Well, you probably won't be using designer glasses for this, but who knows!
I'm not a huge fan of 3D movies, and it's mostly due to the ultra-uncomfortable glasses. I can't imagine how bad it would be if you had to wear those crappy glasses on top of your real glasses, but I'm sure it would be pretty annoying. So, if you're a regular glasses wearer, you can use this instructable with the clip on sunglasses made for prescription eyeglasses and never have to worry about it again!
Follow along as I show you how to be super-stylish in the darkness of a movie theater!
Step 1: Things You'll Need and General Tips.
1. At least 1 pair of 3D theater glasses. You'll need 2 pair if you want to test them at home.
2. Donor sunglasses. They can be old ones, scratched ones, or brand new ones.
3. Tape. It doesn't really matter what type, as long as it can be easily removed from the lenses. I suggest masking or blue painters tape.
4. Scissors or an X-acto knife. I used scissors.
5. A marker or pen.
1. Try to find the flattest-lensed glasses you can. Curves, especially compound curves, makes this ALOT tougher.
2. Grab a few pairs of 3D glasses from the recycle bin on your way out. You'll probably mess up and it's nice to have spares. This borders on stealing, so you might want to ask the theater first.
3. Wear gloves of some sort when making these. I didn't, and it was pretty tough to get all the oils off the lenses, which is really annoying!
4. If you're going to buy the donor sunglasses, I suggest labeling the lenses of the 3D glasses first, then removing one of them from the frame. Then, take this lense with you to help determine the best donor sunglasses.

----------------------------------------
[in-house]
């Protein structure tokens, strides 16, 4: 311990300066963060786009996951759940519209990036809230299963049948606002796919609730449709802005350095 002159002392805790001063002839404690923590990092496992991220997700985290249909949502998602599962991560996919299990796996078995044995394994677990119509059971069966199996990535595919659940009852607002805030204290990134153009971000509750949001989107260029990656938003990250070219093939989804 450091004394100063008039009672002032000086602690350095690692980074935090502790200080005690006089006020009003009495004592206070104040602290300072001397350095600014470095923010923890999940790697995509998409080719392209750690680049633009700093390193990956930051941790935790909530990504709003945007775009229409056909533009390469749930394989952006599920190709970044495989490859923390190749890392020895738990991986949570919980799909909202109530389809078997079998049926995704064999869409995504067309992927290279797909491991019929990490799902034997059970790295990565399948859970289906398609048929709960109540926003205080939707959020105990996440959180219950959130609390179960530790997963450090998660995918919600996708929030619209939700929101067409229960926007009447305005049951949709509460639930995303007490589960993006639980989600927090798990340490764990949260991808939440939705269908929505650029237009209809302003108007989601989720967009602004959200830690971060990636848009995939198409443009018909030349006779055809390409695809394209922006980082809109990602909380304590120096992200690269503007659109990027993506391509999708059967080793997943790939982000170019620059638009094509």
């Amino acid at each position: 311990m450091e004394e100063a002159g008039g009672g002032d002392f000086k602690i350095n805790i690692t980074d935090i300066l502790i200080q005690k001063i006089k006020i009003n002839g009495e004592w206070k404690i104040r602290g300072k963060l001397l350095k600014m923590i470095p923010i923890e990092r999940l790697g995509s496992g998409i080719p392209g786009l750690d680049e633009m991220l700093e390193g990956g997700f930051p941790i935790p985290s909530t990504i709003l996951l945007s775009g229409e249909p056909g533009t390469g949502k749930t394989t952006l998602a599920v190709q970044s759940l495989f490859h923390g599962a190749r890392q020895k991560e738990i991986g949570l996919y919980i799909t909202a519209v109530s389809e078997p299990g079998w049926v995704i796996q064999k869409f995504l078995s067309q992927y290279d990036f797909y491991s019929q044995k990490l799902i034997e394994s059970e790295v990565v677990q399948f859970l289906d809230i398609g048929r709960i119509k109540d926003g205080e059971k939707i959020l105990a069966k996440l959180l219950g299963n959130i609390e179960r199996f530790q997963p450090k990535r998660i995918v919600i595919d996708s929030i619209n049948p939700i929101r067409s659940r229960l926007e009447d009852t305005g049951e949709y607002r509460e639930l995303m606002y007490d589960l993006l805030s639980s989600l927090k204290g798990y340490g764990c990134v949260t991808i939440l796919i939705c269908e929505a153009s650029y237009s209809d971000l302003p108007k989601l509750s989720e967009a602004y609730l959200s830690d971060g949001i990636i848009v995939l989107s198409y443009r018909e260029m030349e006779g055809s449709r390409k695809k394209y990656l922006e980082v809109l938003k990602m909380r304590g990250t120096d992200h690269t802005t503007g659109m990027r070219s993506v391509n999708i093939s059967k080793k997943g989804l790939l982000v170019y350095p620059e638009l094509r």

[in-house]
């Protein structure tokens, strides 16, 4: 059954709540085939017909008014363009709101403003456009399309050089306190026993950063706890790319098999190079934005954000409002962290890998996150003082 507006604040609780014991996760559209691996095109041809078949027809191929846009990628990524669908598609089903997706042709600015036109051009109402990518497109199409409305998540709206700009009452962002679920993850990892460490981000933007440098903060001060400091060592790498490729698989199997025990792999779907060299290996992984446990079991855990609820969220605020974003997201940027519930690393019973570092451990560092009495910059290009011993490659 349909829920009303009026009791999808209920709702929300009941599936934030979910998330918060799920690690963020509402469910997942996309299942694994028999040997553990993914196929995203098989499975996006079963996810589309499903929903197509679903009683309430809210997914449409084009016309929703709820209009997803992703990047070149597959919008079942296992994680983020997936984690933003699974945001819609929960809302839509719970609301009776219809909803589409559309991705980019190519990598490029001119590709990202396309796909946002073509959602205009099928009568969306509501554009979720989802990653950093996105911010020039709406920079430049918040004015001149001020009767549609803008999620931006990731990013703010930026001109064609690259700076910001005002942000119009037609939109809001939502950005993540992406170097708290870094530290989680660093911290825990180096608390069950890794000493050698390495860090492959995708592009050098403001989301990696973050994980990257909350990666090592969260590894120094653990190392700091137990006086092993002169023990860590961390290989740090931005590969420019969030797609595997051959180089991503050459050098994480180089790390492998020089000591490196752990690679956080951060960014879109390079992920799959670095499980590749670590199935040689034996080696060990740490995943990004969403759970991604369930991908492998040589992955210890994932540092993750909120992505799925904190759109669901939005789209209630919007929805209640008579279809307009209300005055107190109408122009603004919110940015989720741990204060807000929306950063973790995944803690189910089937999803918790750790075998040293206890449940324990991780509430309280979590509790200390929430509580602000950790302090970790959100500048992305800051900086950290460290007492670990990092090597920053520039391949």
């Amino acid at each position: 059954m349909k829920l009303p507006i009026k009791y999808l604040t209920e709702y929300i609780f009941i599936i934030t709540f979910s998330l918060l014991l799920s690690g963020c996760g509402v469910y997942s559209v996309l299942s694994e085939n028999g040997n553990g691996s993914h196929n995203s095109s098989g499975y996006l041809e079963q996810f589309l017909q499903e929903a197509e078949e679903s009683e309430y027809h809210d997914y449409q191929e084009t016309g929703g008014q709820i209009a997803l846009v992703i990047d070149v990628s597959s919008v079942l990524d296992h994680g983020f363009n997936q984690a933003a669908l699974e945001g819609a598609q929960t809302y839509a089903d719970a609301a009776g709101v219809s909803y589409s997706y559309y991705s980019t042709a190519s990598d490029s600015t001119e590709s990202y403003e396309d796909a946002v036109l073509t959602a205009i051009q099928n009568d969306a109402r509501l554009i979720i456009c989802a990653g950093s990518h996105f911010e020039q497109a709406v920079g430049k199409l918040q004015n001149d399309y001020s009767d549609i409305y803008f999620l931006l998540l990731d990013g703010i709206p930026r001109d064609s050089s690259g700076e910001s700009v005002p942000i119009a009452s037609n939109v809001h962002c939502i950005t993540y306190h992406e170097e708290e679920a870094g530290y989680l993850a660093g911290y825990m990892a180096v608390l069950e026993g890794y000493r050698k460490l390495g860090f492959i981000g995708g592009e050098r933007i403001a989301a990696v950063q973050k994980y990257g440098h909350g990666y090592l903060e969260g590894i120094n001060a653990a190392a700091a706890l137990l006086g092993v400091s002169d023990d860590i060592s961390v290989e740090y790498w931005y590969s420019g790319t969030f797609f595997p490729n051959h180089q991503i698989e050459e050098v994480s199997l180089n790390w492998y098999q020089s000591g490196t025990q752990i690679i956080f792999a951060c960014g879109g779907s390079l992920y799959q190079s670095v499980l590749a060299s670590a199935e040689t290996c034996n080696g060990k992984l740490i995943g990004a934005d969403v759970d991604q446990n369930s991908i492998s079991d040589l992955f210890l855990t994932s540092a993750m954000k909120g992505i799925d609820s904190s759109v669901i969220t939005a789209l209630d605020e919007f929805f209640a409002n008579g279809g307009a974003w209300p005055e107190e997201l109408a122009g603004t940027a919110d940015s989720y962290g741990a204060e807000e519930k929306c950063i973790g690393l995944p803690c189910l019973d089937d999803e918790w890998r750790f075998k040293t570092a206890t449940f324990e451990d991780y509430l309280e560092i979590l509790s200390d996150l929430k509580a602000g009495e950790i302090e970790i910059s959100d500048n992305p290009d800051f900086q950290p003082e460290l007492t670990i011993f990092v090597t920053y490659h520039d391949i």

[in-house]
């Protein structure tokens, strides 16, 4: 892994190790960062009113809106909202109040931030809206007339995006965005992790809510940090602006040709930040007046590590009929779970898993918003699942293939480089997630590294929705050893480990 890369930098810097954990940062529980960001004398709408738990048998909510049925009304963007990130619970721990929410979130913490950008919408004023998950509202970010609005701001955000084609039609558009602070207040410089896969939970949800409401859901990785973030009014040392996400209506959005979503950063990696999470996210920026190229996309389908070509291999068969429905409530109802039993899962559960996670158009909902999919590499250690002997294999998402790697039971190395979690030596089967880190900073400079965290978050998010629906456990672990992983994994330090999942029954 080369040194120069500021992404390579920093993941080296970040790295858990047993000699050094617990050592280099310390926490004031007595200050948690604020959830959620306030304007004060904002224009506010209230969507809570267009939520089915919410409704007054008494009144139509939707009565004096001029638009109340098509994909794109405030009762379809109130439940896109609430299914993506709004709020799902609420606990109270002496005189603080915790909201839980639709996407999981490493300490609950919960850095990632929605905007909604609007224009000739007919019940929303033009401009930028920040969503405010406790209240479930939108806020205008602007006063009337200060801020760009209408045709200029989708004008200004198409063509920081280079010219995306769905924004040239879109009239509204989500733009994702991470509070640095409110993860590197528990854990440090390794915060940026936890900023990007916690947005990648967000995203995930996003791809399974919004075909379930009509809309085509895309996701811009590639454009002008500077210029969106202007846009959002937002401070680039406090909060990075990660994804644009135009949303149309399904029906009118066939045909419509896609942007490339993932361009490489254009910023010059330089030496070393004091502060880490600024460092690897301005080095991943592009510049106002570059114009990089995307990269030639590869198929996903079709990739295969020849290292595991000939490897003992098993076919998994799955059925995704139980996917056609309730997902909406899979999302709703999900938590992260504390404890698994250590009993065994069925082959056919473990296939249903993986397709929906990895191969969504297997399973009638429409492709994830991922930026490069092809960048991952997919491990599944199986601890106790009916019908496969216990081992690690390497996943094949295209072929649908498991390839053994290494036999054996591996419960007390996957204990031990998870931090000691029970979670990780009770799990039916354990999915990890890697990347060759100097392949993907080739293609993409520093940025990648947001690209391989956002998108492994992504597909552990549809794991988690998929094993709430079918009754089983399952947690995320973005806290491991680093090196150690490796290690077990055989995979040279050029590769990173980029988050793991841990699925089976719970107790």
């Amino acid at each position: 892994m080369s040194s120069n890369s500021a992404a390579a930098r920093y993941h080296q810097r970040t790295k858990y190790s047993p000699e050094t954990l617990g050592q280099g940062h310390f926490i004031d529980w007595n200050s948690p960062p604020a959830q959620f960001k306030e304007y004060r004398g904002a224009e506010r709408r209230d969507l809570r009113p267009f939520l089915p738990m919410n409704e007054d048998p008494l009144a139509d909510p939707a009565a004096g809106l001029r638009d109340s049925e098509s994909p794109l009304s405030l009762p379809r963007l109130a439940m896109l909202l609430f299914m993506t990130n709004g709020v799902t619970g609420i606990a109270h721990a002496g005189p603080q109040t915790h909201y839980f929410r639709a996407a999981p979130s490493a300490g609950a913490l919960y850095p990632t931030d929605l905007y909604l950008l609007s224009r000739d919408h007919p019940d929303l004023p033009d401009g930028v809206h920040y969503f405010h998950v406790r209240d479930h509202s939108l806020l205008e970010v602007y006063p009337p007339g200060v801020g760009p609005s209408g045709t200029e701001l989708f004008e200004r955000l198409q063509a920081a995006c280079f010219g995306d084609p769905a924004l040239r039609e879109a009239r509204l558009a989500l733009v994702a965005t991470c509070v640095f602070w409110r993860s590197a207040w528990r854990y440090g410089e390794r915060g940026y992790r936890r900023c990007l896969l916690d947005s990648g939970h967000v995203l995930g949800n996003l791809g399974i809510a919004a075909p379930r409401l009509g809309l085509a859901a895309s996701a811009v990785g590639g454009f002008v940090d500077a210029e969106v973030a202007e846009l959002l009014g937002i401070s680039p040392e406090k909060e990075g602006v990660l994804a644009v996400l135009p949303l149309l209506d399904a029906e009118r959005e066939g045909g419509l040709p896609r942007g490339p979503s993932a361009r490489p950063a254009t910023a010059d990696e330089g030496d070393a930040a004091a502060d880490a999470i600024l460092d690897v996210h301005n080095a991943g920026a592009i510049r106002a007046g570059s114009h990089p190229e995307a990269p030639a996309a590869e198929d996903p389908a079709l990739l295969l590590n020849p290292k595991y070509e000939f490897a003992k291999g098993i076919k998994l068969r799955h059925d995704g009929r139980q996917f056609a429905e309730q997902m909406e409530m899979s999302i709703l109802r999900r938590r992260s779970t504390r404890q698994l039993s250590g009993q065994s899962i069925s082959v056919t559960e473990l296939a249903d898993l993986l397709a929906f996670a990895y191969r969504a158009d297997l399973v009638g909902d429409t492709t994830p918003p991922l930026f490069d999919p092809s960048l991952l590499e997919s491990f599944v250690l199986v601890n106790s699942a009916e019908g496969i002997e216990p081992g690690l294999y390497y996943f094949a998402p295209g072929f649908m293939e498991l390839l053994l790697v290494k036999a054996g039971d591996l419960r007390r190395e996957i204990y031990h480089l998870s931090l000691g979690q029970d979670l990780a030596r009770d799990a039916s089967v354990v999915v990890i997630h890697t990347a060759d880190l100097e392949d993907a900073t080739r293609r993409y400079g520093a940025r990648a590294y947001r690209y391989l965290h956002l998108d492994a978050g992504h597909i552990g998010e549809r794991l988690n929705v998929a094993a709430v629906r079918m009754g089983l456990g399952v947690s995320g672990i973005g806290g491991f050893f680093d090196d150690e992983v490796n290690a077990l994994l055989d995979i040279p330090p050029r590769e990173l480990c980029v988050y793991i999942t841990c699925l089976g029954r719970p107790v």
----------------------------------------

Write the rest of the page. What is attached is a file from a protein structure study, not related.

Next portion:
Step 2: Label Each Lense.
Make sure you'll be able to place the lenses back in the same orientation that they were in when in the glasses.
Step 3: Remove Lenses From Both Frames.
For the 3D glasses, it's fairly easy to remove the lenses. There are two pieces of plastic, and the lenses are sandwiched between them. All you have to do is open the earpieces, and then bend them down while holding the frame in place. Try not to break the hinge part of the earpiece, but don't worry too much about it because you have two chances.
If you break both earpieces, you can still break the frame apart. Insert a thin blade (an Ex-acto or very fine flat blade screwdriver) between where the two halves meet, then twist and pry until they pop apart.
Once you have one side open, you should be able to open it up the rest of the way.
Step 4: Cut Out the New Lense Shape.
Now position the corresponding 3D lense beneath the sunglass lense so as much of the 3D lense is overlapped as possible. If you can't get the entire lense covered, leave the uncovered space on the part furthest from your nose. This will make it less noticeable in the theater.
If you're using an X-acto knife, you should probably trace the lense first, then separate them and begin to cut.
If you're using scissors, you might want to trace the lense as well, but I didn't. I just used the sunglasses lense as a pattern. If you go this route, make sure not to angle the scissors to allow you to cut under the lense. If you do, it will be too small! So when in doubt, cut it too big.
Step 5: Install the 3D Lenses
Once both lenses are in the frame, you can remove the labels. I put a small L and R in the top outer corner, so if the lenses fall out later, I'll be able to put them back quickly.
Step 6: Test Them Out!
Wearing your new glasses, look at the other pair as if someone else were wearing them while facing you. You should see:
1. From your right eye, the "other person's" left eye lense (on your right) should be blacked out, almost 100% while the other lense shouldn't have any black-out. (Photo 2)
2. From your left eye, the "other person's" right eye lense (on your left) should be blacked out as well, with no black-out on the other lense. (Photo 3)
If you place your new glasses nested with the unmodified pair (facing the same direction) you shouldn't see any black-out. (Photo 4)
Step 7: Go Test 'em for Real!
And silence your freakin' cellphones...